So in summary I say that it is basically a “blood brother” offence whereby people get together and swear to take part in criminal activity, and that offence remains. It remains as part of one of the crimes against public order. The other is section 90 of the Crimes Act, which deals with riotous damage. When one sees what is then left for the jurisdiction of the High Court, one finds that it is a bit of a hotchpotch of crimes against public order that continues. So there are offences like inciting to mutiny, like espionage, like communication of official information that is wrongful, like an old offence called forcible entry and detainer, like piracy, like slave dealing, and, finally, like a relatively newly created offence in section 98A of the Crimes Act that deals with participation in criminal gangs.

So there it is. Part 2 is a modest part that is, in effect, a machinery provision containing consequential outcomes that, if Part 1 is passed, will see those jurisdiction provisions removed for the District Court, its officers, and the juries that sit in judgment on criminal activity in that lower court.

KEITH LOCKE (Green) : I was listening to Russell Fairbrother speaking, and I say that I think it is worthwhile looking at the two streams that are leading us to this decision tonight. One is that we are removing from our democratic parliamentary system those laws restraining free speech that have been applied during the period of our democratic Government in the 1900s.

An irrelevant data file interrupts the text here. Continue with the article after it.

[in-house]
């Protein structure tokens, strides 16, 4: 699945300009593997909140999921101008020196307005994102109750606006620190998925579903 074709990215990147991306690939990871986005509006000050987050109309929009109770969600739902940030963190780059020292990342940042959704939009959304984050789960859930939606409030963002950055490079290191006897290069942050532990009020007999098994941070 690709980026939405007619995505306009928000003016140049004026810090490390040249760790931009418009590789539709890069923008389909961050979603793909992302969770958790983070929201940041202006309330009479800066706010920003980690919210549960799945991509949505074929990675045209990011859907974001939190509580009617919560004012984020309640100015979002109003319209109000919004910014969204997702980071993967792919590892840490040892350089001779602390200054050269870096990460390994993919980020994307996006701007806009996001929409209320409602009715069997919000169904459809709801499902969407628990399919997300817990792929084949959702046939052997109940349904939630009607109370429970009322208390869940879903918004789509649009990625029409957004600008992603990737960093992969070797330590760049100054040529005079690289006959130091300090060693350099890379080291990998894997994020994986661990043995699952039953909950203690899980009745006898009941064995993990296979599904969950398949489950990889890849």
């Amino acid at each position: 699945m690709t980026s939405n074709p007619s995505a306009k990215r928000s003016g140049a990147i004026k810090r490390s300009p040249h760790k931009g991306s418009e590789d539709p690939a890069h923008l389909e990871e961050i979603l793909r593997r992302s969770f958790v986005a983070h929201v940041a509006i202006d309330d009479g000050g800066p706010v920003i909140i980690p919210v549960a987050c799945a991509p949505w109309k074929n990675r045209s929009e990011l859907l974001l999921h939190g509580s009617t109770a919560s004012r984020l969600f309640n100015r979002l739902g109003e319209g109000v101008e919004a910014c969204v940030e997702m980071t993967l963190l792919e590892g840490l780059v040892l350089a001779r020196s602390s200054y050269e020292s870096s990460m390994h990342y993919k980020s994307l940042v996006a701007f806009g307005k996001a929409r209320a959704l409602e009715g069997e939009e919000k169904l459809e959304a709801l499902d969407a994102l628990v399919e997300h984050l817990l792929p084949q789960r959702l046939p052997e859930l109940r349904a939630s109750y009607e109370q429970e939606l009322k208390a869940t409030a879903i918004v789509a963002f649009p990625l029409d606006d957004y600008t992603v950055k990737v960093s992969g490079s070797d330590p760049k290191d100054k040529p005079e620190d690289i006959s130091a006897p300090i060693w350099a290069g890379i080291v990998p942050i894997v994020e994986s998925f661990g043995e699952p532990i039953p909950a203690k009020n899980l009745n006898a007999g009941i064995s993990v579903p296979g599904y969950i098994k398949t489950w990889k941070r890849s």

When we look at the actual provisions, we see that, in another sense, it is a case of the parliamentary system maturing and moving away from the monarchy. It is no accident to see, when we look at section 81 of the Crimes Act, which states: “To bring into hatred or contempt, or to excite disaffection against, Her Majesty, or the Government of New Zealand …”, that Her Majesty comes first. It is true that Her Majesty is the official head of State.

The CHAIRPERSON (H V Ross Robertson): This is a very narrow debate.